Finding the right blender for your needs can seem complicated because there's lots of models, different types of blenders and features which you may or may not need. But choosing the right blender really comes down to making decisions as to function and capacity - basically looking at what you will use it for. I'll take you through the various types of blenders so you can better decide what's best for your kitchen.
1. Types of Blenders
There are basically two types of blenders - the jug/jar counter blender which is the most common and the stick model which is also called a hand or immersion blender. Your first buying decision will be to decide which function better meets your needs. That being said, many households have both types of blenders. If you choose a jug blender, you'll then need to decide on size amongst other features. And though there are similarities, blenders are not food processors, unless they are designed to handle this additional function.
- Difference Between Blenders and Food Processors
- Before You Buy a Blender
- Stick, Hand, Immersion Blender - Definition
- Kitchen Blender - Definition and Use
Counter or Stand Blenders:
They are the most common style of blenders, have a stand-alone design with a jug/jar to blend the foods in. This type of blender comes in either a compact personal size for small batches or single servings, or in the more common 48 oz capacity, though you can find some in-between sizes. Some common uses include blending pancake batter, sauces, puddings, dressings, smoothies, frozen drinks.
- Pros: More functional; best for crushing ice (with proper blade) or making smoothies
- Cons: Awkward for blending hot foods or a much larger capacity; usually more expensive than stick blenders
Stick (Hand, Immersion) Blenders:
Hand blenders have become quite popular and though most are corded, there are some cordless models on the market. Stick blenders use a hand-held operation and are very handy for pureeing or blending small batches right in a bowl, or taking lumps out of the gravy by blending in the hot roaster. Some hand blenders come with chopping accessories which increases their function as a handy food prep tool.
- Pros: Best for small batches or blending right in the bowl, pot; single hand operation; cordless models offer lots of convenience, portability; easier to store
- Cons: Limited function, need care cleaning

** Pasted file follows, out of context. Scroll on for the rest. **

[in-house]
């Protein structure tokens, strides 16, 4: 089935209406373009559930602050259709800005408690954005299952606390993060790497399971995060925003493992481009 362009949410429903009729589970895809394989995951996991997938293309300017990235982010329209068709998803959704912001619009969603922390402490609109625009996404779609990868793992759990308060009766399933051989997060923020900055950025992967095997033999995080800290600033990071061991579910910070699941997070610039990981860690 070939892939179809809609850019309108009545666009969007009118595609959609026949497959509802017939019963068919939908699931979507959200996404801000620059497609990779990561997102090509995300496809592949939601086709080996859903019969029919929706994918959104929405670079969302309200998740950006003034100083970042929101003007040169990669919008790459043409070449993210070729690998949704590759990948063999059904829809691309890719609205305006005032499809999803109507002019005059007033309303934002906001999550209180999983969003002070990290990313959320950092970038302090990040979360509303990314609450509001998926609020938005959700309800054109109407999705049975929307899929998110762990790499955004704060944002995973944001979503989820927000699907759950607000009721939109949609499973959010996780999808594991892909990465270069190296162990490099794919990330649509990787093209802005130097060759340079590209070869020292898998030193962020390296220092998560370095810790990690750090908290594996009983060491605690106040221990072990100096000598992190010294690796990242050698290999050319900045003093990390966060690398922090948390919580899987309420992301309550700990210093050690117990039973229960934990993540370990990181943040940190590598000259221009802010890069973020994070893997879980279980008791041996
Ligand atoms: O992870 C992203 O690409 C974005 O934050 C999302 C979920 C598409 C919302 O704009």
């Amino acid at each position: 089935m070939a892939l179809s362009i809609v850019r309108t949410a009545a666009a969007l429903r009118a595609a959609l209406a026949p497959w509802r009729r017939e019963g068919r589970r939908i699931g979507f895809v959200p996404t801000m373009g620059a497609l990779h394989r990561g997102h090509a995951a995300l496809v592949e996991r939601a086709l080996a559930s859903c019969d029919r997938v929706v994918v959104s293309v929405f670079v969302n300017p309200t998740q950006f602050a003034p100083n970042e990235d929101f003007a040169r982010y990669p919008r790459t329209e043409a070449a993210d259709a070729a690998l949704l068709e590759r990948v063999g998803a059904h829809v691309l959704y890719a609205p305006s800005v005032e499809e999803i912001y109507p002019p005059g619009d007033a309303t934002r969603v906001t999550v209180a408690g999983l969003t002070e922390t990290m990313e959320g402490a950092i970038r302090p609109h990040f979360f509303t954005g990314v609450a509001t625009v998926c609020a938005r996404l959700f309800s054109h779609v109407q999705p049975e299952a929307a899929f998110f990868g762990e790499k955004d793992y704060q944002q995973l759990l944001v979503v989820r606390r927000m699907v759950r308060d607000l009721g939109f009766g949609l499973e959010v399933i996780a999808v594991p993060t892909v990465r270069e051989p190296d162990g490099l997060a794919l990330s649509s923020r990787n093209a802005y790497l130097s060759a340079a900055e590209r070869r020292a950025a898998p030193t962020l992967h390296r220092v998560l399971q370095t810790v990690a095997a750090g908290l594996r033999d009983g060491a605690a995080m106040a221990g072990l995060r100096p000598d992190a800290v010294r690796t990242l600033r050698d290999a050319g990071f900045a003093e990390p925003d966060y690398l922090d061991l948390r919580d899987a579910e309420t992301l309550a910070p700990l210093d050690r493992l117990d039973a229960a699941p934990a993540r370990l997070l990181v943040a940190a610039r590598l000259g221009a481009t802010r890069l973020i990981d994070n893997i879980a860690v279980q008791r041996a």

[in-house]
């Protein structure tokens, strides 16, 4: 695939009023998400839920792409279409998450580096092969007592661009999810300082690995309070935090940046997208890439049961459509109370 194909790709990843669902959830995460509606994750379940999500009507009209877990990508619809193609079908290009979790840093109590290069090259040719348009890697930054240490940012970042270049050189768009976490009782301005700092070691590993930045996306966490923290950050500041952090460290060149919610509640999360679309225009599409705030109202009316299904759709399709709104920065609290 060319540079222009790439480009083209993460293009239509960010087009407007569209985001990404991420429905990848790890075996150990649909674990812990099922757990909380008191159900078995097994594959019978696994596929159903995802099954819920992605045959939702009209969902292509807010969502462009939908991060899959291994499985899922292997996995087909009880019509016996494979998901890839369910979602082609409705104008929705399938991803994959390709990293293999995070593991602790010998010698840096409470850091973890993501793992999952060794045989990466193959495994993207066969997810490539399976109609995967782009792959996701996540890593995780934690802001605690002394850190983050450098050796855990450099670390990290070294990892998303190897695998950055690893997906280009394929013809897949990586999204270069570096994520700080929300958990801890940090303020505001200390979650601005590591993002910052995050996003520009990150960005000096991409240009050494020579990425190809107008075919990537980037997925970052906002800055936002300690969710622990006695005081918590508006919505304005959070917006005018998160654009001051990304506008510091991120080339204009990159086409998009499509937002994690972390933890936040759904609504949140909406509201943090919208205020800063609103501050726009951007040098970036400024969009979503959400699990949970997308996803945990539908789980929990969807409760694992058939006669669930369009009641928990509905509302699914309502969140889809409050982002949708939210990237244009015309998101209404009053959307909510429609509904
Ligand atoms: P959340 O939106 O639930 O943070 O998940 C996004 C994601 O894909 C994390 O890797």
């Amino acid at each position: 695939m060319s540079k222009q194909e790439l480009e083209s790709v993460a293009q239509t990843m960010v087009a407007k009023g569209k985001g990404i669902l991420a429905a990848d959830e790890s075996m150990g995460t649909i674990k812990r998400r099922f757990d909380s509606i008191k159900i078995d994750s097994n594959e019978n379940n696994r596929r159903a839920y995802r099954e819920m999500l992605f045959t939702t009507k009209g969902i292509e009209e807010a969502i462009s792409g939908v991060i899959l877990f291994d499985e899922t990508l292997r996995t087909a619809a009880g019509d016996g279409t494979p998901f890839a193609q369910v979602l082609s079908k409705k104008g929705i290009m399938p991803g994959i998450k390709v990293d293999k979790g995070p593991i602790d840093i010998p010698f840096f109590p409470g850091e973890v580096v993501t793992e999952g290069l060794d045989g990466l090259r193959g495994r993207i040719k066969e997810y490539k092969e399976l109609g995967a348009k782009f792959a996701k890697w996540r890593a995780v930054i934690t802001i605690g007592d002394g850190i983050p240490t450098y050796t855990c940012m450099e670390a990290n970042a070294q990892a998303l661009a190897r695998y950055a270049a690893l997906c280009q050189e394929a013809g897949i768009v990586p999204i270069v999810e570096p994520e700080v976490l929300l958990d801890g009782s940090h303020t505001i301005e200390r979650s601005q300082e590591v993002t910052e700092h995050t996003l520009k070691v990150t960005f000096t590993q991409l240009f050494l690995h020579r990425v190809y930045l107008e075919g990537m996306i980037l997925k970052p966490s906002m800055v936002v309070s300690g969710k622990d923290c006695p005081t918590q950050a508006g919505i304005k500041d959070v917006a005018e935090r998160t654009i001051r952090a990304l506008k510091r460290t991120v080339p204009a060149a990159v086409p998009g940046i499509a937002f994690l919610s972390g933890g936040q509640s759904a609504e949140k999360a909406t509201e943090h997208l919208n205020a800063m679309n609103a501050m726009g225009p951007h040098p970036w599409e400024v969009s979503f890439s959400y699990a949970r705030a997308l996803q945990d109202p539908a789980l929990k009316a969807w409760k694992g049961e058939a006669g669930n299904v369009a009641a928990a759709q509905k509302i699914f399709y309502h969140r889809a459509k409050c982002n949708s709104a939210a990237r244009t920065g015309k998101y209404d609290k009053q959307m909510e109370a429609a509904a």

It really depends on what you want to do with your blender, but these are the most important features to consider:
- Sufficient power to meet your needs. For blending sauces, dressings, dessert mixes, 300W is sufficient, but if you want to blend icy drinks, you'll need a blender with at least 500 watts.
- Ice crushing blade - for blending/crushing ice in smoothies or other drinks
- At least three speeds (counter blender)
- Stainless steel blade assembly
- Direct drive motor operation is the most durable
- Designed for easy removal of blade assembly for cleaning
- Pulse operation
- A spout (counter blender) - read how a spout design can make pouring easier
- Blender Jug or Jar - Definition
3. Blender Bells and Whistles
- Drink from the jug design (personal blenders)
- Chopping accessories (hand blenders)
- More variety of speeds - puree, blend, mix, liquify
- Multifunction design with food processing functions
- Preset function for icy drinks
- Dispensing spigot can be handy, but it's also another part to clean
- Blending enhancements to better move foods in and out of the blades
- Glass vs Plastic Blender Jugs
4. What Not to Buy
A hand blender is not a good choice, if making smoothies is your main reason for buying a blender. Choose either a personal model or standard size blender with an ice-crushing blade. Avoid multifunction units if you have no interest in using the chopping attachments; a solid, standard size jug blender would be a better choice.
A blender is one of the most economical counter appliances and it offers lots of value in a durable, convenient kitchen tool. While prices do vary with types and included accessories, most blenders are well below $100 and you can find stick blenders for around $30. But you will pay over a hundred for heavy duty blenders and even more for those with food processing functions.
6. Blender Reviews
With different types, capacities and features, it can be difficult to find the right blender. To find the best blender, read blender reviews:
To help others make good blender buying decisions, take a minute and review your current or previous blender:
7. Blender Care, Use and FAQ's
A blender can become an essential appliance in your kitchen, but most tend to limit its use without meaning to. Be creative, read blender recipes and books to get the most out of this handy appliance. And follow my tips on use to make sure you're not overextending blender capability and enjoy this versatile and fun to use appliance.
Though there are similarities, blenders and food processors are different appliances with each their own functions. A food processor is a handy and time-saving appliance, but before buying one, there are a few things to consider so that you buy the size and type that meets your particular food prep needs.
9. General Appliance Tips
What to do if your appliance has been recalled or you've upgrade to a new model. And there are reasons why it's a good idea to inform manufacturers of problems or areas where appliances could be improved. Remember to review your product manual and keep it handy - it has lots of use information, as well as key tips on how to properly care for your new appliance.
- Appliance Disposal and Donation Options
- How to Handle Appliance Concerns
- If Your Appliance is Recalled - What to do
- Appliance Safety Tips
- 10 Reasons to Read Your Appliance Manual
- How to Choose a Great Appliance Gift
- Pros and Cons of Extended Service Agreements
- Need Buying Tips for Another Appliance?